The whole process from start to finish is fascinating, and much harder than it looks! When I arrived in Paestum I knew 2 things: it’s one of the most important archaeological sites of Magna Graecia, and it’s jam-packed full of buffalo mozzarella producers. That was as much as I knew at the beginning. Now I can fill in some of the details…
Mozzarella comes from Neapolitan dialect: mozzare (“to cut off”) and mozza (‘”cut”)
It is said that during their daily return to the monastery, the monks noticed that the milk, placed in sacks on the backs of the donkeys, heated by the sun, and shaken by the swaying movement of the animals during the uphill trip to the convent, had coagulated. Not knowing what to do for dinner they extracted the coagulation, mixed it together and broke it apart with their hands to make a sort of bread. From here mozzarella was born!
- In Campania there are about 10,000 farms that produce buffalo milk and about 5,000 cheese factories (caseificio)
- There are approximately 150,000 buffalo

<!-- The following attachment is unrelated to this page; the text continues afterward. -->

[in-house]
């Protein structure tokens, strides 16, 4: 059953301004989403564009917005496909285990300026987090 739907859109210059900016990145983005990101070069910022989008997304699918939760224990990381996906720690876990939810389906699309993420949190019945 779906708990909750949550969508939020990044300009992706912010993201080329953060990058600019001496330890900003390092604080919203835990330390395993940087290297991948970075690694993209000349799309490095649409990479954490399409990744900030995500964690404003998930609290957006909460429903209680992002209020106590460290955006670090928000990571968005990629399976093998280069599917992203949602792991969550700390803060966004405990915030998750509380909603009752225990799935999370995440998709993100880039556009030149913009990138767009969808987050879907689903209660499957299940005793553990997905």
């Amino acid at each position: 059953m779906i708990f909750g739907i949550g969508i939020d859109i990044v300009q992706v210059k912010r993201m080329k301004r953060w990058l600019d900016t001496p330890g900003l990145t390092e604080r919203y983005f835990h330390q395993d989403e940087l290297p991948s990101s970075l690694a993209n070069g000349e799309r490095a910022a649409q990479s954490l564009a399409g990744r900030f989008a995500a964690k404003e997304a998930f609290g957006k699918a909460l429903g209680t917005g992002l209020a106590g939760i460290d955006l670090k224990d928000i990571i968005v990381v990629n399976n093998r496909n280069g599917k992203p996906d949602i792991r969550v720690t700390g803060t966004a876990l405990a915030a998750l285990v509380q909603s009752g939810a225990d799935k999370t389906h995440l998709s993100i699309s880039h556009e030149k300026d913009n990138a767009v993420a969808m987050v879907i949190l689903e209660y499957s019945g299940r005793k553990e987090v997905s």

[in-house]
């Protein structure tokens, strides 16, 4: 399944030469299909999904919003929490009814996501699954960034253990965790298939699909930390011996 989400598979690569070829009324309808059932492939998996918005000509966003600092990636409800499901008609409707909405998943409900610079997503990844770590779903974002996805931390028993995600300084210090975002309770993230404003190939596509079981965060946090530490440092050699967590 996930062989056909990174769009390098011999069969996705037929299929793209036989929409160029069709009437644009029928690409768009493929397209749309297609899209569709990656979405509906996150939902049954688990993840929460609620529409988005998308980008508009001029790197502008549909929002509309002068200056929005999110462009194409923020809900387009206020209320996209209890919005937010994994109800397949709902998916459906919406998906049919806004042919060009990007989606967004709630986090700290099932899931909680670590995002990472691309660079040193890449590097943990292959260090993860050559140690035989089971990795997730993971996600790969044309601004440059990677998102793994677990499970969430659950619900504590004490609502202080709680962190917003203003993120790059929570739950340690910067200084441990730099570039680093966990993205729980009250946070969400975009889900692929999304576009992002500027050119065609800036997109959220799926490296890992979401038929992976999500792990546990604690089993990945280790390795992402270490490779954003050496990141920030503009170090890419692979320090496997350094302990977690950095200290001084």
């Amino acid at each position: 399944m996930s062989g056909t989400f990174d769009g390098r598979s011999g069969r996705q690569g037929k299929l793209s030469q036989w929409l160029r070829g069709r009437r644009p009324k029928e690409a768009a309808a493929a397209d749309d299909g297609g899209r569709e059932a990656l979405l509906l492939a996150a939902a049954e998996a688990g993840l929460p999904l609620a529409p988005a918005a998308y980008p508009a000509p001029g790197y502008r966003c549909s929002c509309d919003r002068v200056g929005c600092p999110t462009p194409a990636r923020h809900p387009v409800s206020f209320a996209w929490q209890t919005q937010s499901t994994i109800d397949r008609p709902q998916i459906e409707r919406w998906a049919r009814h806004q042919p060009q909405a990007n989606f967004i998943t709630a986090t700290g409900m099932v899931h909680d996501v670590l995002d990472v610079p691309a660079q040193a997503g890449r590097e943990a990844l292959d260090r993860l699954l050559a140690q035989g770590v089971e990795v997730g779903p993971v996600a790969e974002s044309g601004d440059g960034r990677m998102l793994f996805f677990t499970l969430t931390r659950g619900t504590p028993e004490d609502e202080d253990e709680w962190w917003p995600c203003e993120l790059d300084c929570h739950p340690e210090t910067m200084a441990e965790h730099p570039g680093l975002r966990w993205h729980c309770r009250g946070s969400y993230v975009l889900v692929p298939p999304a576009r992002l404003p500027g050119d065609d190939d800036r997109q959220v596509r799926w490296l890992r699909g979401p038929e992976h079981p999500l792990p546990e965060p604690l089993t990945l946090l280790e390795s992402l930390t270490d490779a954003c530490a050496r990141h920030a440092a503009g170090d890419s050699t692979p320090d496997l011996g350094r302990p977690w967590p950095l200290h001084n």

- The economy in Paestum revolves around two things: Mozzarella and Archaeology!
I was definitely in the right place!
It takes 4 hours to make mozzarella, from the initial heating of the milk (to 40°C) to the shaping of the balls. As I watch the mozzarella makers at work the rest of the fattoria begins to wake up and the well oiled machine of workers rolls into action as the customers, both public and private, come thick and fast. Local restaurants and hotels have put in their orders the night before and as the patrons arrive the fresh mozzarella is being stretched, shaped, moulded, sculpted and bagged. The flavour of the mozzarella changes completely after just 1 day, and here in the south the customers want only the freshest. Anything less is considered second rate and unacceptable. In fact I was told that in the past (i’m not sure if it’s still the case) you were more likely to find fresh mozzarella in Harrods than in the north of Italy. The first batch of mozzarella is ready between 5am and 6am, and can be packed and in the air by 8am, on its way to London. That means by the afternoon there will be freshly made mozzarella stocked and on sale. In the north of Italy however it travels by road, and therefore takes longer to arrive. Money rules I guess!